Chaos and anarchy rule most of our urban sprawls. Man and machine alike in a perpetually furious frenzy to get about their daily chores while traversing along streetscapes that showcase the ornate mess of telephone lines and power cables with the blurred boundaries of buildings in the background being nothing short of border-line batty.
Though seemingly haywire when analyzed individually, they have cohesively coexisted in a system that runs day in and day out. Unpredictable and uncertain, life in such cities have developed a rhythm of their own.
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Urban interventions have been known to create ripples of change in societies at large-design disseminating order in disorder.
Infrastructural planning, spatial redesigns and urban development all happen at a macro level and have been successful, but to what extent can a small project bring about changes on a large community level?
Can a pinch of sugar make the sea sweet? Though seemingly impossible, this is the very basis of Chaos Theory or more widely known as the Butterfly Effect. To put it into simple words, it states that slight changes in the existing conditions of an environment can have large impacts on the system in the future.
The BIRD BOM House in Bangkok, Thailand is a twin house residential project that stands testament to the power of architecture in transforming communities regardless of the scale of intervention.
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Situated at the end of a T-Junction, notorious for frequent car accidents were two adjacent plots owned by brothers. Though situated in the heart of the city, the site was deemed unfavorable for building a house due to its location and context.
When approached with this unique challenge, the young and passionate FLAT12x design team had the vision to mold the project as an urban insert that could induce a positive effect on the surrounding community.
The project manifests architectural design in a wider context, showcasing a broader relationship between scales of experiences. The project is truly a dialogue with newly built houses in the vicinity and the immediate surroundings.
The twin houses though spatially capable of opening up to a connected living domain, aesthetically is treated to portray stark differences. The elevations are treated in ways to establish sync by means of matching rooflines with the adjacent Thai shophouses.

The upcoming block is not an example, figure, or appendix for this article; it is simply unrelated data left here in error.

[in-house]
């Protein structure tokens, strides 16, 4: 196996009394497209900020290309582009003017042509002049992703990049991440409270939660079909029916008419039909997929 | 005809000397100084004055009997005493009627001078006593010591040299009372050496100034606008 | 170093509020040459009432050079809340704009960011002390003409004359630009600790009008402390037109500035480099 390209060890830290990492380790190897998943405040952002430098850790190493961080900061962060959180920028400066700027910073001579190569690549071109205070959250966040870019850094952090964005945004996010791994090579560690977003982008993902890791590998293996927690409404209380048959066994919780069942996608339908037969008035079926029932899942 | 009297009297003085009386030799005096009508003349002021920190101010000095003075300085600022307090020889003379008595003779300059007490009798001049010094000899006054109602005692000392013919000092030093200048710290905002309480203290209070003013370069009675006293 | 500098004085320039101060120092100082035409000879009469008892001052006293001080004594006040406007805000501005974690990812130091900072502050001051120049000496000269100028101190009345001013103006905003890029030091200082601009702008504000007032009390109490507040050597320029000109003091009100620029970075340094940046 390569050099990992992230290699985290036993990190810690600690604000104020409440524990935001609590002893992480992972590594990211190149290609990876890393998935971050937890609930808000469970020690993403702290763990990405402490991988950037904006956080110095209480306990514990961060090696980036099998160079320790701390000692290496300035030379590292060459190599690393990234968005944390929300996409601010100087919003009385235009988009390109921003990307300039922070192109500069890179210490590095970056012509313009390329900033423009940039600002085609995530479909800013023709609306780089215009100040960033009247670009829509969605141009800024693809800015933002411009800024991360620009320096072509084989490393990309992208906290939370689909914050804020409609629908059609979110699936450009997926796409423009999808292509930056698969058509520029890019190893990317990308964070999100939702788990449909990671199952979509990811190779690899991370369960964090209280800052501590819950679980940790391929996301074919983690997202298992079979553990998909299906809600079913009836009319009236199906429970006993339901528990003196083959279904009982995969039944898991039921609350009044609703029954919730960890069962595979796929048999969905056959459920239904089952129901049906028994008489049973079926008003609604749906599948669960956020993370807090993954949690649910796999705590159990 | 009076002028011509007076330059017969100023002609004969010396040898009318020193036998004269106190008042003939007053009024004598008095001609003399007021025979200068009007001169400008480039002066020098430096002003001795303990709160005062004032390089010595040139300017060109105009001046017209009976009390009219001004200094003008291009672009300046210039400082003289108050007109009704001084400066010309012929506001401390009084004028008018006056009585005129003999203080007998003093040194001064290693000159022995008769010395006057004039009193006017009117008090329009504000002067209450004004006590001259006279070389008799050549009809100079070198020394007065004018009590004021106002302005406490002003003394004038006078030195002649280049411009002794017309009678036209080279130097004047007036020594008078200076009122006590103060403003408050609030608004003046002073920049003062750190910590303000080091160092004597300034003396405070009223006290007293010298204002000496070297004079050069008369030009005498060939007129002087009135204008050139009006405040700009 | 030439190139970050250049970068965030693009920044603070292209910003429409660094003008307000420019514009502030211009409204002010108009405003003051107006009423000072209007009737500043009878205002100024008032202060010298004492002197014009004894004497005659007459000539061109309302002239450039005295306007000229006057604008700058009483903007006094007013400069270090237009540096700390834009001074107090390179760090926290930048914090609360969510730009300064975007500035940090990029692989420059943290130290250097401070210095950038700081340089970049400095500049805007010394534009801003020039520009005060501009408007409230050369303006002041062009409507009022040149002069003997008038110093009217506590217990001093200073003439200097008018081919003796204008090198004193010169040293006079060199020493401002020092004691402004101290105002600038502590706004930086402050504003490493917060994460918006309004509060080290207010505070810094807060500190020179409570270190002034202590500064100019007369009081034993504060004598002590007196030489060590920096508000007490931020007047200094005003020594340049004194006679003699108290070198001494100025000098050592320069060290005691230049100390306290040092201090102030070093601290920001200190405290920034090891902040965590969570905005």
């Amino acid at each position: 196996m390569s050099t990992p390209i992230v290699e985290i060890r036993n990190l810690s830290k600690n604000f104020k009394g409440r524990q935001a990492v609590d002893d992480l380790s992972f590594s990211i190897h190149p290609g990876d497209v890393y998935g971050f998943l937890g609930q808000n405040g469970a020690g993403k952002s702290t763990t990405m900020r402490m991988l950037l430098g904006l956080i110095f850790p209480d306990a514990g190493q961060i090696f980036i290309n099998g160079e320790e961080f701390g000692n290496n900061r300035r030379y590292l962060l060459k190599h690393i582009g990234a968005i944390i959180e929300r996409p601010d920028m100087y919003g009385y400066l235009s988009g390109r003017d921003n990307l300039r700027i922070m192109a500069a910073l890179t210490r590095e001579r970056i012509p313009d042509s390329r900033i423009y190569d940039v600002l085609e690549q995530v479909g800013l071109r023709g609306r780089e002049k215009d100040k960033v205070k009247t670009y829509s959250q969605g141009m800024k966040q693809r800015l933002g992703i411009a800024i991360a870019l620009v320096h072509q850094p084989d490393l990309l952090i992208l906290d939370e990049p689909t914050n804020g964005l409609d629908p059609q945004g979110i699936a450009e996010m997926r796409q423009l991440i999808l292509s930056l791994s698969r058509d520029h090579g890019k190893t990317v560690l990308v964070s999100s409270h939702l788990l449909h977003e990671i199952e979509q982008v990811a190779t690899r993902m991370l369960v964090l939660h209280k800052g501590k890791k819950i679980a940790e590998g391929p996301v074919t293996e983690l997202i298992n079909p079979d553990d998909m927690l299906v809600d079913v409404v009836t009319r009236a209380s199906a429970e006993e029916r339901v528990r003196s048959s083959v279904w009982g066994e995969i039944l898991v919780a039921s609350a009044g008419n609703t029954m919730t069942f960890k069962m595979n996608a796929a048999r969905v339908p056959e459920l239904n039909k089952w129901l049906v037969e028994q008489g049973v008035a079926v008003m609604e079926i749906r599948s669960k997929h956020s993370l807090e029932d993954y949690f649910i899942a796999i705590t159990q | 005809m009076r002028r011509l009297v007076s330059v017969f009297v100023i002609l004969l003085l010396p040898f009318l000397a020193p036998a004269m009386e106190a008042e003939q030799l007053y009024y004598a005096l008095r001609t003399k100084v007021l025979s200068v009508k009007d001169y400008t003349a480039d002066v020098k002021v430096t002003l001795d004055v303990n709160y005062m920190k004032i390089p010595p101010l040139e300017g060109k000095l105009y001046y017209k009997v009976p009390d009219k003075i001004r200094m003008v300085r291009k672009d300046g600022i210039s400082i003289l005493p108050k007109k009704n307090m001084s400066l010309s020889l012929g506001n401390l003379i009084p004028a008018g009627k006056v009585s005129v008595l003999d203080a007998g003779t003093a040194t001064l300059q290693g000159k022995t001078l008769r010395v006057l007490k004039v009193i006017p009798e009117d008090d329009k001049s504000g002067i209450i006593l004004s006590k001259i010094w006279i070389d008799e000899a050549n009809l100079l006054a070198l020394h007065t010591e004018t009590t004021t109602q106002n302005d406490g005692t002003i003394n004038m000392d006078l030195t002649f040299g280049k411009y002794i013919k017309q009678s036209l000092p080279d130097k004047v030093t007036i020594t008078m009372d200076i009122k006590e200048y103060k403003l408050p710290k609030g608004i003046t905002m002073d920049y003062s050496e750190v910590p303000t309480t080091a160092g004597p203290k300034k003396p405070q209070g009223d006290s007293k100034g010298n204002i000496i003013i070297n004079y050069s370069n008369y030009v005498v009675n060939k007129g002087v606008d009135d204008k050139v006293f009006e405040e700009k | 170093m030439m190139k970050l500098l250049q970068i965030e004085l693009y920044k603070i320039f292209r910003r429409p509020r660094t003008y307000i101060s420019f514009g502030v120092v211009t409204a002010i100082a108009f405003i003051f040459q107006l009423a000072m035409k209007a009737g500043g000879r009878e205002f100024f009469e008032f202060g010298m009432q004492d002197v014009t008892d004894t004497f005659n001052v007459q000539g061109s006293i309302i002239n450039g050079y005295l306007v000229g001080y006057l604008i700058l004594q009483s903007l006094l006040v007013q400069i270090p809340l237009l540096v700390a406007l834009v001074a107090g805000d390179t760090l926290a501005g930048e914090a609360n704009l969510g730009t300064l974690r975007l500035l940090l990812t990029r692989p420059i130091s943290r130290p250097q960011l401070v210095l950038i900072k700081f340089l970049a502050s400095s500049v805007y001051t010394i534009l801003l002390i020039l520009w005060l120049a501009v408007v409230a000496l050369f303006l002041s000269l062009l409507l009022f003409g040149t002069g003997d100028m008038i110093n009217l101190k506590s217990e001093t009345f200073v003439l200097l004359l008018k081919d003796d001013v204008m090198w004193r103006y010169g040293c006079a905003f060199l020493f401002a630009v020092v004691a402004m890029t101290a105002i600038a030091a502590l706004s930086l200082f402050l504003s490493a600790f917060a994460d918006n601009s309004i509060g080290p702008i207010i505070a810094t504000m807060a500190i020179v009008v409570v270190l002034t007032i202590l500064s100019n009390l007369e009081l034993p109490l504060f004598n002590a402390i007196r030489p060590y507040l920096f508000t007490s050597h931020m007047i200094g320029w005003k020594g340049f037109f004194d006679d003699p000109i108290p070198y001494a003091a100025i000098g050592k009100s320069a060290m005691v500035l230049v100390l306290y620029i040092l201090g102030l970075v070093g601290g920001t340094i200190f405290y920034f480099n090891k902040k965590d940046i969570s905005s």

The morphology of the existing buildings has no inherent architectural character but is a mere blind reciprocation of mediocre designs. The BIRD BOM House thus stands out through architectural design with a judicious use of the material palette.
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New patterns, techniques and innovations in the use of materials enabled the project to have its distinct identity yet staying rooted to its vernacular values.
BOM’s travertine tile used in the ground level is brought in to replace the common old granites. The ceiling and screening is done in slim rosewood planks instead of the unfit natural timbers.
The cantilevered roof is finished in a concrete skim coat in contrast to the 12mm engineered temple glass roof of the garage. Portrayal of the owners’ bubbly personality has been essayed in design through the use of vibrant colors that knit through the house.
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Orange couch combined with yellow steel railing at the main hall set against the backdrop of a green curtain that drapes the double heighted walls, are quirky elements that enhances the overall contemporary character of the residence.
BIRD’s is more radical and hand-crafted, the dexterity quite evident and unique. The building is exemplified as a monochrome canvas of a simple painting done in different techniques.
The ground level wall is finished in rough texture mixed with patterned aluminium groove line while the upper floor is finished in black using different materials to create an interesting set of textures.
The matte brick wall is juxtaposed with polished aluminium while pure concrete is exposed alongside with industrial black steel, the play of materials both functional and aesthetic.
The spatial planning of the twin houses has been worked out in ways that facilitate seamless functioning of the two residences as independent units, yet offering the flexibility to have a unified living zone as and when required.
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The setbacks as mentioned in the building by-laws have been clubbed together to form the central outdoor gathering space that functions as the datum of informal activities.
Now, as for the Butterfly effect set into motion, the once chaotic corner has been marginally transformed into a more ordered junction. A significant decline in the number of accidents has been recorded since the inception of the twin house.
The subtle yet imposing architectural character of the twin houses has played a role in the upliftment of the social status of the immediate vicinity. Framed by chaos all around, the BIRD BOM House is a bold statement for the power of architecture to bring in order to anarchy.
- Project: BIRD BOM House
- Location: Bangkok, Thailand
- Architects: FLAT12X Co Ltd
- Architect Director: Julsamano Bhongsatiern
- Interior Design Director: Pasda Sophon
- Design team: Chakrit Sripradup, Kamonchai Tangpruetpong
- Landscape Designer: Amisa Raksiam
- Builder: Apirat Leowchawalit
- Area: 280 sqm + 250 sqm